Only 21 percent of Austrian priests think that the Vatican has done a good job in terms of dealing with the problem, the survey by researcher GFK Austria showed. Around half said they were at odds with many aspects of the Catholic leadership, and 48 percent agreed with a statement that the church leadership was “helpless” and “lacking vision.”

Pope rebukes Austrian cardinal who accused peer of cover-up

schoenbornPope Benedict, still struggling to control the damage a sexual abuse scandal has done to the Catholic Church’s image, has bluntly told his top advisers that they should not trade accusations in public.

The Vatican issued an unusual statement on Monday in which it effectively said the pope had censured Cardinal Christoph Schönborn of Vienna, who last month publicly accused another cardinal of covering up sexual abuse. (Photo: Cardinal Schönborn, 23 June 2010/Leonhard Foeger)

“Regarding accusations against a cardinal, we remind everyone that, in the Church, only the pope has the authority to accuse a cardinal,” said the statement, a rare case of the Church making its internal bickering public.

GUESTVIEW: No good deed goes unpunished

The following is a guest contribution. Reuters is not responsible for the content and the views expressed are the authors’ alone. Father Joseph Fessio, S.J. is founder and editor of Ignatius Press, which is the primary English-language publisher of the works of Pope Benedict XVI and which has published several books by Cardinal Christoph Schönborn. He is also publisher of Catholic World Report magazine. schoenborn 1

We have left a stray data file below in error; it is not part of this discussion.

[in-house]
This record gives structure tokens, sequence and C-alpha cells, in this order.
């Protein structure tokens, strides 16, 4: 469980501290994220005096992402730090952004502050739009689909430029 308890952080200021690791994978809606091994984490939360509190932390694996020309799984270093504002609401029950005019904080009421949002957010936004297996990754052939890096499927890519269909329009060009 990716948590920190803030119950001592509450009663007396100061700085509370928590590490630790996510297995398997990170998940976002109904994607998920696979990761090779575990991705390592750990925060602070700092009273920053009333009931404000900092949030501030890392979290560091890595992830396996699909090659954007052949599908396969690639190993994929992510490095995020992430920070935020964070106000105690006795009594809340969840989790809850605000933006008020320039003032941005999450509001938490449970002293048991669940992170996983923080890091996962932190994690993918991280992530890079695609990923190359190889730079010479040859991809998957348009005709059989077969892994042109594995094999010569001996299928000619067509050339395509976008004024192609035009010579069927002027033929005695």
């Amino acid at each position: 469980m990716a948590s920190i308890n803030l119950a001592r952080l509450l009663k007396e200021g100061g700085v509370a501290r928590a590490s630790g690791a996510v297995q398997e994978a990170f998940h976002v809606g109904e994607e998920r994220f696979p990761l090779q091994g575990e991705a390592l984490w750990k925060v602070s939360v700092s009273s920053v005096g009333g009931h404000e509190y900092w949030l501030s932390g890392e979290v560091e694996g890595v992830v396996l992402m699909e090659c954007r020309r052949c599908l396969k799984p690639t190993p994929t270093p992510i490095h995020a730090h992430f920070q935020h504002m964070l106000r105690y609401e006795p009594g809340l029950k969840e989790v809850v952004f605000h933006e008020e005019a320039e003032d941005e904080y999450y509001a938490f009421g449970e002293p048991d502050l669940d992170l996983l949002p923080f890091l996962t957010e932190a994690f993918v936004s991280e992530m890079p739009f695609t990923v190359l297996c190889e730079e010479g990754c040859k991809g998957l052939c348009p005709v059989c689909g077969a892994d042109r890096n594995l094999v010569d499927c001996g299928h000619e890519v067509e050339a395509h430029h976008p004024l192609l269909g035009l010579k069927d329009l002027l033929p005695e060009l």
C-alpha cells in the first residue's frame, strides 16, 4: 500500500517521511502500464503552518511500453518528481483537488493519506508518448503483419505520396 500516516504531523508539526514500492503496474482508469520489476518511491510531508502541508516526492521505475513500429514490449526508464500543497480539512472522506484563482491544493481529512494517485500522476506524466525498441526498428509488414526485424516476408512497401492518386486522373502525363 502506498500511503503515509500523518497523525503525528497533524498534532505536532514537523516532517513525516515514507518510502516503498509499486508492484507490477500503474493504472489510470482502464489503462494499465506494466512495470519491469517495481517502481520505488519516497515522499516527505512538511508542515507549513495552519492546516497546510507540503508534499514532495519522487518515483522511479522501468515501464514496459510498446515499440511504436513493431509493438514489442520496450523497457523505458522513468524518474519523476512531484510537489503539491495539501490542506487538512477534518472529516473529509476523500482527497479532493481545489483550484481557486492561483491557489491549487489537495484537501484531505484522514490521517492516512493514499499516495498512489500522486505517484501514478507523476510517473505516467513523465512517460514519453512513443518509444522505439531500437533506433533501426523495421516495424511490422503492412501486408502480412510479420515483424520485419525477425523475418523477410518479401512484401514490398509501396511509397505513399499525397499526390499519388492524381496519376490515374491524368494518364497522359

Cardinal Christoph Schönborn in Vienna, November 13, 2009/Heinz-Peter Bader

By Father Joseph Fessio, S.J.

Did Cardinal Christoph Schönborn of Vienna “attack” Cardinal Angelo Sodano, dean of the College of Cardinals and former Vatican secretary of state? If The Tablet weekly in London were your only source of information, you’d think so, because that’s what the headline screamed.

What happened?

Cardinal Schönborn, who like his mentor Pope Benedict is a model of openness and transparency, invited the editors of Austria’s dozen or so major newspapers to a meeting at his residence in Vienna. How many bishops can you name who have extended such an invitation to the press?

from India Insight:

Is caste behind the killing in Vienna and riots in Punjab?

Why did the murder of a preacher in a Sikh temple in Vienna spark riots in the faraway Indian state of Punjab, in which thousands took to the streets to torch cars, trains and battle security forces?

The root cause may lie in India's caste system that Sikhism officially rejects, but that still grips swathes of India's billion-plus people, including in Sikh-dominated Punjab state in northwestern India.

"Via Vienna, Sikh caste war returns, sets Punjab aflame" ran the headline of the Hindustan Times.